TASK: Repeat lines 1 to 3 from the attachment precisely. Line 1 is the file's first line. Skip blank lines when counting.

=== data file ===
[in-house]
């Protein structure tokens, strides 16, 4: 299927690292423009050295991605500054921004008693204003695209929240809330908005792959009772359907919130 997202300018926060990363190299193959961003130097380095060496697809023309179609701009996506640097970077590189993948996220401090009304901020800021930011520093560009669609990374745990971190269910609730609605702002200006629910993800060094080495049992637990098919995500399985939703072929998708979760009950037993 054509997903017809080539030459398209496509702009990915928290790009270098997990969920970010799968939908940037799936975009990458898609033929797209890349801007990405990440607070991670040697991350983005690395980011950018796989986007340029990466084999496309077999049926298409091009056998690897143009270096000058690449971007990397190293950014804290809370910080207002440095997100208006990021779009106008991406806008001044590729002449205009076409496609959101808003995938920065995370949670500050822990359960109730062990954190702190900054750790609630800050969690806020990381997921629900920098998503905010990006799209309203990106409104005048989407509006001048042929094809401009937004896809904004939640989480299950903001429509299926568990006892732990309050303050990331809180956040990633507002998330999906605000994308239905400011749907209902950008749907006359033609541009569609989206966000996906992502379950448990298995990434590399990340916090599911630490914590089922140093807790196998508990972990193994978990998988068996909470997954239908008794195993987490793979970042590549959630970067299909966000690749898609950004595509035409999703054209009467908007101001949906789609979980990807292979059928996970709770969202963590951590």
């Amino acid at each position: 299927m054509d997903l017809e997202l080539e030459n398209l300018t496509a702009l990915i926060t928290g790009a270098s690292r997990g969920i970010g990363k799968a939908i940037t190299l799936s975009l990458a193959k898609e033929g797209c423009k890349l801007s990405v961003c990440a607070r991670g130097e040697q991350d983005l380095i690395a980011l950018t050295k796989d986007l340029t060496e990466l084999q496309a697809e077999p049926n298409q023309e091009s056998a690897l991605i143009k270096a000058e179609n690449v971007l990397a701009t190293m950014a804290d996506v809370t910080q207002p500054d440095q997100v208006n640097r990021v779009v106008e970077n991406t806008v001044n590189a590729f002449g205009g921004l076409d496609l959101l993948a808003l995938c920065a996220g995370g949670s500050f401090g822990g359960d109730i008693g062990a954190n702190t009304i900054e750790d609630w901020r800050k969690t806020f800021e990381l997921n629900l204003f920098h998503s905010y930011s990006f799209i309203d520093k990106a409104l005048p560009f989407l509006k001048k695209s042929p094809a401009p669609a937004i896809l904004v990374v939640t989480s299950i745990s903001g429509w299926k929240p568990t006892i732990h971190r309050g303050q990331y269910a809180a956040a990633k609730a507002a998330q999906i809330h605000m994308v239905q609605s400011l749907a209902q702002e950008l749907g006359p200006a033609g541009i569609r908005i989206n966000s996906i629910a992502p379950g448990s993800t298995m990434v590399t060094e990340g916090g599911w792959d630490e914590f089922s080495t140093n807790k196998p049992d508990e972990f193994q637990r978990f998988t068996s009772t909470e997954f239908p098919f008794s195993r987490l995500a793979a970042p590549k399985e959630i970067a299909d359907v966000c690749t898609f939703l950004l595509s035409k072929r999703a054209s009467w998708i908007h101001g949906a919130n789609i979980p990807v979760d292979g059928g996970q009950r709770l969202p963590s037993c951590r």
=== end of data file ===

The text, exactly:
[in-house]
């Protein structure tokens, strides 16, 4: 299927690292423009050295991605500054921004008693204003695209929240809330908005792959009772359907919130 997202300018926060990363190299193959961003130097380095060496697809023309179609701009996506640097970077590189993948996220401090009304901020800021930011520093560009669609990374745990971190269910609730609605702002200006629910993800060094080495049992637990098919995500399985939703072929998708979760009950037993 054509997903017809080539030459398209496509702009990915928290790009270098997990969920970010799968939908940037799936975009990458898609033929797209890349801007990405990440607070991670040697991350983005690395980011950018796989986007340029990466084999496309077999049926298409091009056998690897143009270096000058690449971007990397190293950014804290809370910080207002440095997100208006990021779009106008991406806008001044590729002449205009076409496609959101808003995938920065995370949670500050822990359960109730062990954190702190900054750790609630800050969690806020990381997921629900920098998503905010990006799209309203990106409104005048989407509006001048042929094809401009937004896809904004939640989480299950903001429509299926568990006892732990309050303050990331809180956040990633507002998330999906605000994308239905400011749907209902950008749907006359033609541009569609989206966000996906992502379950448990298995990434590399990340916090599911630490914590089922140093807790196998508990972990193994978990998988068996909470997954239908008794195993987490793979970042590549959630970067299909966000690749898609950004595509035409999703054209009467908007101001949906789609979980990807292979059928996970709770969202963590951590």
């Amino acid at each position: 299927m054509d997903l017809e997202l080539e030459n398209l300018t496509a702009l990915i926060t928290g790009a270098s690292r997990g969920i970010g990363k799968a939908i940037t190299l799936s975009l990458a193959k898609e033929g797209c423009k890349l801007s990405v961003c990440a607070r991670g130097e040697q991350d983005l380095i690395a980011l950018t050295k796989d986007l340029t060496e990466l084999q496309a697809e077999p049926n298409q023309e091009s056998a690897l991605i143009k270096a000058e179609n690449v971007l990397a701009t190293m950014a804290d996506v809370t910080q207002p500054d440095q997100v208006n640097r990021v779009v106008e970077n991406t806008v001044n590189a590729f002449g205009g921004l076409d496609l959101l993948a808003l995938c920065a996220g995370g949670s500050f401090g822990g359960d109730i008693g062990a954190n702190t009304i900054e750790d609630w901020r800050k969690t806020f800021e990381l997921n629900l204003f920098h998503s905010y930011s990006f799209i309203d520093k990106a409104l005048p560009f989407l509006k001048k695209s042929p094809a401009p669609a937004i896809l904004v990374v939640t989480s299950i745990s903001g429509w299926k929240p568990t006892i732990h971190r309050g303050q990331y269910a809180a956040a990633k609730a507002a998330q999906i809330h605000m994308v239905q609605s400011l749907a209902q702002e950008l749907g006359p200006a033609g541009i569609r908005i989206n966000s996906i629910a992502p379950g448990s993800t298995m990434v590399t060094e990340g916090g599911w792959d630490e914590f089922s080495t140093n807790k196998p049992d508990e972990f193994q637990r978990f998988t068996s009772t909470e997954f239908p098919f008794s195993r987490l995500a793979a970042p590549k399985e959630i970067a299909d359907v966000c690749t898609f939703l950004l595509s035409k072929r999703a054209s009467w998708i908007h101001g949906a919130n789609i979980p990807v979760d292979g059928g996970q009950r709770l969202p963590s037993c951590r």